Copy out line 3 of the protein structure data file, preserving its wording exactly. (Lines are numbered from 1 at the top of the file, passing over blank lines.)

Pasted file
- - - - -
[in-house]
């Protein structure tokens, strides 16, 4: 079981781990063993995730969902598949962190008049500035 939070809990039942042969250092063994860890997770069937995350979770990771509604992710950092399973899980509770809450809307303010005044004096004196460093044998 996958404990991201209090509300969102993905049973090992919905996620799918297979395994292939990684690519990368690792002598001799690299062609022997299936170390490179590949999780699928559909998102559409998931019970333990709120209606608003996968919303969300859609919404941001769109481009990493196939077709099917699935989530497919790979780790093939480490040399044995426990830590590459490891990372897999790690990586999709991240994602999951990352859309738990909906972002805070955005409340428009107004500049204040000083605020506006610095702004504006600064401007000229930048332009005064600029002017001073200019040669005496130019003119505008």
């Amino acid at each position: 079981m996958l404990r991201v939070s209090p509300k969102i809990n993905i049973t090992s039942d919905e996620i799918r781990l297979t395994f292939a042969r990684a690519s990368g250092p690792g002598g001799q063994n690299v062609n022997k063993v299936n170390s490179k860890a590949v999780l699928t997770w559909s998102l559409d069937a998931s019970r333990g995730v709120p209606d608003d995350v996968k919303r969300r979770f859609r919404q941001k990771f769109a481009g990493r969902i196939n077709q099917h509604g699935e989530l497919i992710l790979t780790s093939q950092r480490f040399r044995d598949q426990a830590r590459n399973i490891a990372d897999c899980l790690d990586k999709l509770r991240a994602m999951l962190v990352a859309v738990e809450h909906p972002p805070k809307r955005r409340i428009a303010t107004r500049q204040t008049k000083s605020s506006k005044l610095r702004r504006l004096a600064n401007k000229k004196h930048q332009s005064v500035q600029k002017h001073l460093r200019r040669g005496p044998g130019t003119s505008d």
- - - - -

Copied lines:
């Amino acid at each position: 079981m996958l404990r991201v939070s209090p509300k969102i809990n993905i049973t090992s039942d919905e996620i799918r781990l297979t395994f292939a042969r990684a690519s990368g250092p690792g002598g001799q063994n690299v062609n022997k063993v299936n170390s490179k860890a590949v999780l699928t997770w559909s998102l559409d069937a998931s019970r333990g995730v709120p209606d608003d995350v996968k919303r969300r979770f859609r919404q941001k990771f769109a481009g990493r969902i196939n077709q099917h509604g699935e989530l497919i992710l790979t780790s093939q950092r480490f040399r044995d598949q426990a830590r590459n399973i490891a990372d897999c899980l790690d990586k999709l509770r991240a994602m999951l962190v990352a859309v738990e809450h909906p972002p805070k809307r955005r409340i428009a303010t107004r500049q204040t008049k000083s605020s506006k005044l610095r702004r504006l004096a600064n401007k000229k004196h930048q332009s005064v500035q600029k002017h001073l460093r200019r040669g005496p044998g130019t003119s505008d």